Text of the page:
“Ten Years Gone” is dropped so Plant goes into the long introduction to the first new song of the set, saying, “In the neolithic caves in Peru they’ve been finding a lot of colored drawings on the walls, and along with the colored drawings they also found a new album cover. We’re managing to get the album out in about two weeks. As you’ve no doubt read the reviews, it’s tremendous. You can imagine. It’s called In Through the Out Door, which is one of the methods of entry that proves to be harder that one would originally expect.  And this is one of the tracks from it. It’s called…and we dedicate this to the Texas road crew, and all the people to be found in the sleazy hangouts around there…it’s called Hot Dog.”

“The Rain Song” is very strong and the tape picks up Jones playing some pretty and unique bass-lines in the middle of the piece.  The next portion of the set is occupied with some of their most adventurous songs of tours and journeys beginning with “White Summer.” 

Whether the thematic link was intentional or not, but “Kashmir,” “Trampled Underfoot,” “Sick Again” and “Achilles Last Stand” all deal with motion and adventures in foreign lands in one way or another.  They are performed well although “Sick Again” seems to puzzle the audience and “Achilles Last Stand” stumbles out of the gate and is generally sloppy.   

Everyone seems tires after “In The Evening” as Plant introduces the final song of the main set, saying, “it comes to the time now when we really got to thank you for hanging about for four years you English folk.  And you French people, for hanging about since ooh, I don’t know how long. I would like to thank everybody who’s come from everywhere to create part of the atmosphere that we’ve had. The other bands that we’ve had with us, Commander Cody. Good, good, good, good. Todd, Keith, and Ronny [Keith Richards and Ron Wood who opened for Zeppelin as the New Barbarians]. Peter Grant. Thanks everybody.” 

A tired version of “Stairway To Heaven” is played before they come back for the encores.  “Can you do the dinosaur rock?” Plant asks before “Rock And Roll.”  The new arrangement of “Whole Lotta Love” is much more tight and vicious this evening and the final encore is a quick version of “Communication Breakdown.” 

“It’s been great….We’ll see you very soon.  Don’t know about the Marquee, but somewhere soon.  See you later, bye” are Plant’s parting words.  For an historical piece this is a great document to have of this show, warts and all.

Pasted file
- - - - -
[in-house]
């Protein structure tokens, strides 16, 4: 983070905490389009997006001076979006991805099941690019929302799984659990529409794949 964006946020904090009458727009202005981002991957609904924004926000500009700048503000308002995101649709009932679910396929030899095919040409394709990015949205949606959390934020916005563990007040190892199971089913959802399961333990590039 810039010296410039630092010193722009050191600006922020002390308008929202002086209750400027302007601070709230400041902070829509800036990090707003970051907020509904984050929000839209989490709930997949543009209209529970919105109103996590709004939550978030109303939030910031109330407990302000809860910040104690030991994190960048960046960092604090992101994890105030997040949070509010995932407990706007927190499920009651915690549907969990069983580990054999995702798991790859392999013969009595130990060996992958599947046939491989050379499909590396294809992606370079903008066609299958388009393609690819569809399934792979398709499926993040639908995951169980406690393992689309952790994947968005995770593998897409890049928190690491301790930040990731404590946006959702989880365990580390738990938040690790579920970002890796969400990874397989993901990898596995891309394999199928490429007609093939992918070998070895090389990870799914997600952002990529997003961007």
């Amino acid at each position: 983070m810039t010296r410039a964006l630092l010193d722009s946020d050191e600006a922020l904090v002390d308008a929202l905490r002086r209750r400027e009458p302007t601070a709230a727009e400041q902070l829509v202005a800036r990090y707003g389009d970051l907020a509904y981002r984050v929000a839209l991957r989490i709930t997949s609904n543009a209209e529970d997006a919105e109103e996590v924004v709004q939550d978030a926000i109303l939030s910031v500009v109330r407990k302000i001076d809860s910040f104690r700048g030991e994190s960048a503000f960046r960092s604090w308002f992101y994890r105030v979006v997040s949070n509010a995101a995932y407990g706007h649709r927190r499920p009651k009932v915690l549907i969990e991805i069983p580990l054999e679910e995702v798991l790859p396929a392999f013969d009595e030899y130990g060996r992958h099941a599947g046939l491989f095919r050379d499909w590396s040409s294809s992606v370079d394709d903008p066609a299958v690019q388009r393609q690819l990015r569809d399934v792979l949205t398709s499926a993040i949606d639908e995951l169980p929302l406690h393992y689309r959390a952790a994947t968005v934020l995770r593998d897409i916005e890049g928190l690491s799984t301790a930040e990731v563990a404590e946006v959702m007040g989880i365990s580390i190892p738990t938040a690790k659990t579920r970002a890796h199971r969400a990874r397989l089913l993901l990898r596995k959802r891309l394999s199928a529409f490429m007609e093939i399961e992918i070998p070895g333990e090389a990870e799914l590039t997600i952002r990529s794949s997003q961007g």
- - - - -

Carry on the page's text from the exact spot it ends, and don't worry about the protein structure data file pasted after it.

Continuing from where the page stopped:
Led Zeppelin - 1979-08-11 - Knebworth Festival (Blind Date - EVSD)

Led Zeppelin
August 11, 1979
Knebworth Festival
Stevenage, UK



Blind Date / Empress Valley (#EVSD 214~219)

101. Introduction (1:06)
102. The Song Remains The Same (5:09)
103. Celebration Day (3:32)
104. Out On The Tiles / Black Dog (5:29)
105. Nobody's Fault But Mine (6:04)
106. Over The Hills And Far Away (6:13)
107. Misty Mountain Hop (5:21)
108. Since I've Been Loving You (8:49)
109. No Quarter (15:16)

201. Hot Dog (4:44)
202. The Rain Song (7:51)
203. White Summer / Black Mountain Side (5:58)
204. Kashmir (9:15)
205. Trampled Underfoot (6:47)
206. Sick Again (5:11)
207. Achilles Last Stand (10:07)

301. Guitar Solo (6:39)
302. In The Evening (7:16)
303. Stairway To Heaven (14:27)
304. Rock And Roll (10:02)
305. Whole Lotta Love (10:47)
306. Communication Breakdown (5:35)

Thursday, August 10, 2017

Led Zeppelin - 1975-03-21 - Seattle, WA (Soundboard / dadgad)

Led Zeppelin
March 21, 1975
Seattle Center Coliseum
Seattle, WA



01. Rock and Roll
02. Sick Again
03. Over the Hills and Far Away
04. In My Time of Dying
05. The Song Remains the Same
06. The Rain Song
07. Kashmir
08. No Quarter
09. Since I've Been Loving You
10. Trampled Underfoot
11. Moby Dick
12. Dazed and Confused
 - For What its Worth
 - Woodstock
 - I Shot the Sheriff
13. Stairway to Heaven
14. Whole Lotta Love
 - The Crunge
 - Lickin' Stick
 - Ain't It Funky Now
15. Out on the Tiles (intro)/Black Dog
16. Communication Breakdown
17. Heartbreaker

"Deus Ex Machina" (EVSD) SBD source, remastered and retracked

dadgad prod.




Wednesday, August 02, 2017

Led Zeppelin - 1975-03-21 - Seattle, WA (Deus Ex Machina / EVSD)

Led Zeppelin
March 21, 1975
Seattle Center Coliseum
Seattle, WA



Deus Ex Machina / EVSD

Soundboard just released end July

01. Rock And Roll
02. Sick Again
03. Over The Hills And Far Away
04. In My Time Of Dying
05. The Song Remains The Same
06. The Rain Song
07. Kashmir